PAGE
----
• (vi) wherein the amylase enzyme is added to the composition prior to the induction of the composition into the passage of the first fluid processing apparatus, and the cellulase enzyme is added to the portion of the composition prior to the induction of the portion of the composition into the passage of the second fluid processing apparatus.

The process may further comprise the steps of:

    • (i) cooling each portion of the composition to a predetermined fermentation temperature;
    • (ii) adding one or more fermentation agents to the composition;
    • (iii) transferring the portions of the composition to a fermentation vessel; and
    • (iv) holding the composition in the fermentation vessel at the predetermined fermentation temperature for a predetermined fermentation time.

The fermentation temperature may be between 30 and 40 degrees Celsius. Preferably, the fermentation temperature may be 35 degrees Celsius.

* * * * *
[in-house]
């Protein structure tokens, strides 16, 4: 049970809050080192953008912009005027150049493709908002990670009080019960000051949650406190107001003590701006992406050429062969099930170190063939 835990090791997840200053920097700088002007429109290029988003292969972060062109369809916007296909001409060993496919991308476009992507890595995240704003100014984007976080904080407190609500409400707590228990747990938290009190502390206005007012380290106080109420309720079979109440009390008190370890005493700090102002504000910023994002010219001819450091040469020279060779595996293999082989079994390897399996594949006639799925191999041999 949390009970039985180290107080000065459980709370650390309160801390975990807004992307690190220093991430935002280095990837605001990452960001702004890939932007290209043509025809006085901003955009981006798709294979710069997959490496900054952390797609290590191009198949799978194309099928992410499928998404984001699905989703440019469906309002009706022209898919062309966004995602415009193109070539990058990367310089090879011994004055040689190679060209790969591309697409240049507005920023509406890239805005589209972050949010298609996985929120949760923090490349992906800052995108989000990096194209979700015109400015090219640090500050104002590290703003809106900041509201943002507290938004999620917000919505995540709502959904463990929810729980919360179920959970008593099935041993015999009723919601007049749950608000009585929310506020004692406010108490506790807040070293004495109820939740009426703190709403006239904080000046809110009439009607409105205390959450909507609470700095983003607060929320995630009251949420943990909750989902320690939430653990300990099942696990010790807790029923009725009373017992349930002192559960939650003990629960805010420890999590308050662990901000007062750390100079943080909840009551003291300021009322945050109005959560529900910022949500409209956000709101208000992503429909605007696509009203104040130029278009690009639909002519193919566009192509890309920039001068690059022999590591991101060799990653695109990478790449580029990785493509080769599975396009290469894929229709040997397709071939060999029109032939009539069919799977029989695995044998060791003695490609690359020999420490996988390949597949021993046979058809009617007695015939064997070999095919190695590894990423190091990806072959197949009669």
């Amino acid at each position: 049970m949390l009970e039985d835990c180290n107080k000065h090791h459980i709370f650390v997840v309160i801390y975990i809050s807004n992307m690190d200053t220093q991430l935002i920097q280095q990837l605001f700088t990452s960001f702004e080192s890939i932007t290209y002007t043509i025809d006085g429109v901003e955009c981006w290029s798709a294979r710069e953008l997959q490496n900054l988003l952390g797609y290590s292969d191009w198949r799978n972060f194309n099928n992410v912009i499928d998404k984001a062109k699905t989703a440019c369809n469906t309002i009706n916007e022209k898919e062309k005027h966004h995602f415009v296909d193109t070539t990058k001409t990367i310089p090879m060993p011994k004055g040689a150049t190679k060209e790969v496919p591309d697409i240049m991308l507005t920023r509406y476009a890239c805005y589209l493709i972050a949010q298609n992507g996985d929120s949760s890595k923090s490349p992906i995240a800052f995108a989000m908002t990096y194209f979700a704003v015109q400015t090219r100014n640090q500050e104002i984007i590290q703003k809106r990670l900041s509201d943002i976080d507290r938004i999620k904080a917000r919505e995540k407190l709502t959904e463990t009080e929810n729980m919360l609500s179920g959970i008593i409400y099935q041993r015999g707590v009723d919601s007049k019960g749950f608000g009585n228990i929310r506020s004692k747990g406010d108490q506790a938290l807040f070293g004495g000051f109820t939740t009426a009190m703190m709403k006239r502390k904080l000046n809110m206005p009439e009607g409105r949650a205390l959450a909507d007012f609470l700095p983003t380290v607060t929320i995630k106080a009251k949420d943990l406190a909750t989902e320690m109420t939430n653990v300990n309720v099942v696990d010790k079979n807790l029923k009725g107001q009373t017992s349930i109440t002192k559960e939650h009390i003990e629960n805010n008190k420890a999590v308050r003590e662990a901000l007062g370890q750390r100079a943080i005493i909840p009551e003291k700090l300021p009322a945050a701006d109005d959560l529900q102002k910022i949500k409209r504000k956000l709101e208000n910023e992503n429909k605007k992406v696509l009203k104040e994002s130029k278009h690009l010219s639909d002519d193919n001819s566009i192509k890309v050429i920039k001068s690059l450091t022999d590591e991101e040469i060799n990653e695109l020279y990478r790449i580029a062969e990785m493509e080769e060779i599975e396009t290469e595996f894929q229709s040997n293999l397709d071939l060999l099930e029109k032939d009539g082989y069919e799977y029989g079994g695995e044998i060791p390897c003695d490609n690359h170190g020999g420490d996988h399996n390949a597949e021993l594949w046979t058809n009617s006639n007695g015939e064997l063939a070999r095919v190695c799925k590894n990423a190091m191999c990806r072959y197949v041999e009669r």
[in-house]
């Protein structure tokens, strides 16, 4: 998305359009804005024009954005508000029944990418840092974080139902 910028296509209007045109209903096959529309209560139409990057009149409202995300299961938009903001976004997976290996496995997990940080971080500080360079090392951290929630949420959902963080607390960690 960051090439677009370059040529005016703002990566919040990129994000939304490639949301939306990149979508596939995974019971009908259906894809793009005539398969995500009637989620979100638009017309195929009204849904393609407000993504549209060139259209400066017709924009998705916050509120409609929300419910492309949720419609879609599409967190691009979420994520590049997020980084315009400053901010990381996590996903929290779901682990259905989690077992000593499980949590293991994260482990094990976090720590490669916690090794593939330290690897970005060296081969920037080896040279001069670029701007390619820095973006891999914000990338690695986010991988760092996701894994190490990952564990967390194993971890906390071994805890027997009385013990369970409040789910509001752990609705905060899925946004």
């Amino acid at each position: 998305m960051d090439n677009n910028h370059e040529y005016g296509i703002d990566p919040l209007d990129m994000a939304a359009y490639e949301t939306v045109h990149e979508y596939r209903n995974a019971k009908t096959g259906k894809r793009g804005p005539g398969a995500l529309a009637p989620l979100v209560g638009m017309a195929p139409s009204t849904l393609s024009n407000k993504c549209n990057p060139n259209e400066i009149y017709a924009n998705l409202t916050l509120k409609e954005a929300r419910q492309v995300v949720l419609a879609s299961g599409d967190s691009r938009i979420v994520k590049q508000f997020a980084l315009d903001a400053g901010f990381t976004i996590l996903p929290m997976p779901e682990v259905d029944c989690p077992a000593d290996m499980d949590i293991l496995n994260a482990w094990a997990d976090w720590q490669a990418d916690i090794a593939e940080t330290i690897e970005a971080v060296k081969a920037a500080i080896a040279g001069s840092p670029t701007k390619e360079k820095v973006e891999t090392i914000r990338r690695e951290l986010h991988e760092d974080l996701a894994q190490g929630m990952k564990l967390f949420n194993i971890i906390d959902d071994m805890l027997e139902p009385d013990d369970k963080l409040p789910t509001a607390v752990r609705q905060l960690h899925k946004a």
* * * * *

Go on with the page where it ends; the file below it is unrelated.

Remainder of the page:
In this embodiment, one or more fermentation agents may be added to the composition. Preferably, two fermentation agents are added, wherein the fermentation agents are gluco-amylase and yeast.

The fermentation of the first and second portions of the composition may be carried out in a single fermentation vessel. Alternatively, the fermentation of the portions of the composition may be carried out in separate fermentation vessels.

The process may further comprise the step of distilling the fermented composition to draw off the alcohol from the remainder of the composition.

The process may further comprise the steps of:

    • (i) transferring the remainder of the composition to a separator; and
    • (ii) separating solids from the remainder of the composition.

The process may further comprise the steps of:

    • (i) recovering the solids content from the separator; and